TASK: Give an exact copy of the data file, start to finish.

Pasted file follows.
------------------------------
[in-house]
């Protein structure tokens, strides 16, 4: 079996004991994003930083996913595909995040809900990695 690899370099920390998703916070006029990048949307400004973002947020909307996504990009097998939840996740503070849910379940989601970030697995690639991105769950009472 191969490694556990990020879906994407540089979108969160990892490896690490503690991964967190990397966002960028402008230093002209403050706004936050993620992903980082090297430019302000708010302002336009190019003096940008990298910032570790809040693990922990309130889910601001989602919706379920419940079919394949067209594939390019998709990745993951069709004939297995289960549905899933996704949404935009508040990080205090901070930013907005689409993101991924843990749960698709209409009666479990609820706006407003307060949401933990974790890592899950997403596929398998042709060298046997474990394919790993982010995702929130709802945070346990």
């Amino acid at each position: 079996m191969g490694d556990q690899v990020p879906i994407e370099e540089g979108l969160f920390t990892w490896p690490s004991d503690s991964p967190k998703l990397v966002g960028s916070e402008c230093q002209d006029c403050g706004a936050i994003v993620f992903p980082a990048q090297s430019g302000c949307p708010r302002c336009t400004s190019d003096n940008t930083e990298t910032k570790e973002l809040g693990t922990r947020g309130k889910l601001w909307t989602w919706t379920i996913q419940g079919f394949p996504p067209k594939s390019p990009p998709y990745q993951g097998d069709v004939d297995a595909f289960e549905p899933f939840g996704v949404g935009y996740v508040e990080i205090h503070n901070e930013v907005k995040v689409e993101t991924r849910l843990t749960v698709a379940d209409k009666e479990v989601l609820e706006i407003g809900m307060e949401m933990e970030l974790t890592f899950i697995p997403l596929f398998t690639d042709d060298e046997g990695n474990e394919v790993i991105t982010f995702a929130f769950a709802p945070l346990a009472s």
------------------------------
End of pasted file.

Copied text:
[in-house]
């Protein structure tokens, strides 16, 4: 079996004991994003930083996913595909995040809900990695 690899370099920390998703916070006029990048949307400004973002947020909307996504990009097998939840996740503070849910379940989601970030697995690639991105769950009472 191969490694556990990020879906994407540089979108969160990892490896690490503690991964967190990397966002960028402008230093002209403050706004936050993620992903980082090297430019302000708010302002336009190019003096940008990298910032570790809040693990922990309130889910601001989602919706379920419940079919394949067209594939390019998709990745993951069709004939297995289960549905899933996704949404935009508040990080205090901070930013907005689409993101991924843990749960698709209409009666479990609820706006407003307060949401933990974790890592899950997403596929398998042709060298046997474990394919790993982010995702929130709802945070346990």
């Amino acid at each position: 079996m191969g490694d556990q690899v990020p879906i994407e370099e540089g979108l969160f920390t990892w490896p690490s004991d503690s991964p967190k998703l990397v966002g960028s916070e402008c230093q002209d006029c403050g706004a936050i994003v993620f992903p980082a990048q090297s430019g302000c949307p708010r302002c336009t400004s190019d003096n940008t930083e990298t910032k570790e973002l809040g693990t922990r947020g309130k889910l601001w909307t989602w919706t379920i996913q419940g079919f394949p996504p067209k594939s390019p990009p998709y990745q993951g097998d069709v004939d297995a595909f289960e549905p899933f939840g996704v949404g935009y996740v508040e990080i205090h503070n901070e930013v907005k995040v689409e993101t991924r849910l843990t749960v698709a379940d209409k009666e479990v989601l609820e706006i407003g809900m307060e949401m933990e970030l974790t890592f899950i697995p997403l596929f398998t690639d042709d060298e046997g990695n474990e394919v790993i991105t982010f995702a929130f769950a709802p945070l346990a009472s």